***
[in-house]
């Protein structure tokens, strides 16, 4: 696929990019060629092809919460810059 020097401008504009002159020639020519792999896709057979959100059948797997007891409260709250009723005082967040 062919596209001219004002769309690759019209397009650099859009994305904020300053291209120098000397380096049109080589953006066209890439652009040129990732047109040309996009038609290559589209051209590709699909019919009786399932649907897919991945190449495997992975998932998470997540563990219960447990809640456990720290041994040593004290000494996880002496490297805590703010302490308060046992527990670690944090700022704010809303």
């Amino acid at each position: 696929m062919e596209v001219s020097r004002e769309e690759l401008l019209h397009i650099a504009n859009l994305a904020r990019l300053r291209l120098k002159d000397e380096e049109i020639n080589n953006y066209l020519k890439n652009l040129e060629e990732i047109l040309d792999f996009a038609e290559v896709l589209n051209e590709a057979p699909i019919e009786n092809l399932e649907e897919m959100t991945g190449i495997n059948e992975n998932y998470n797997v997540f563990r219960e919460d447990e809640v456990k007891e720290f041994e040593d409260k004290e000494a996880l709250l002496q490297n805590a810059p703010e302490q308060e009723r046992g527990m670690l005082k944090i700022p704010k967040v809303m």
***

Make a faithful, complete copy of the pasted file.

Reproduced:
[in-house]
């Protein structure tokens, strides 16, 4: 696929990019060629092809919460810059 020097401008504009002159020639020519792999896709057979959100059948797997007891409260709250009723005082967040 062919596209001219004002769309690759019209397009650099859009994305904020300053291209120098000397380096049109080589953006066209890439652009040129990732047109040309996009038609290559589209051209590709699909019919009786399932649907897919991945190449495997992975998932998470997540563990219960447990809640456990720290041994040593004290000494996880002496490297805590703010302490308060046992527990670690944090700022704010809303």
């Amino acid at each position: 696929m062919e596209v001219s020097r004002e769309e690759l401008l019209h397009i650099a504009n859009l994305a904020r990019l300053r291209l120098k002159d000397e380096e049109i020639n080589n953006y066209l020519k890439n652009l040129e060629e990732i047109l040309d792999f996009a038609e290559v896709l589209n051209e590709a057979p699909i019919e009786n092809l399932e649907e897919m959100t991945g190449i495997n059948e992975n998932y998470n797997v997540f563990r219960e919460d447990e809640v456990k007891e720290f041994e040593d409260k004290e000494a996880l709250l002496q490297n805590a810059p703010e302490q308060e009723r046992g527990m670690l005082k944090i700022p704010k967040v809303m």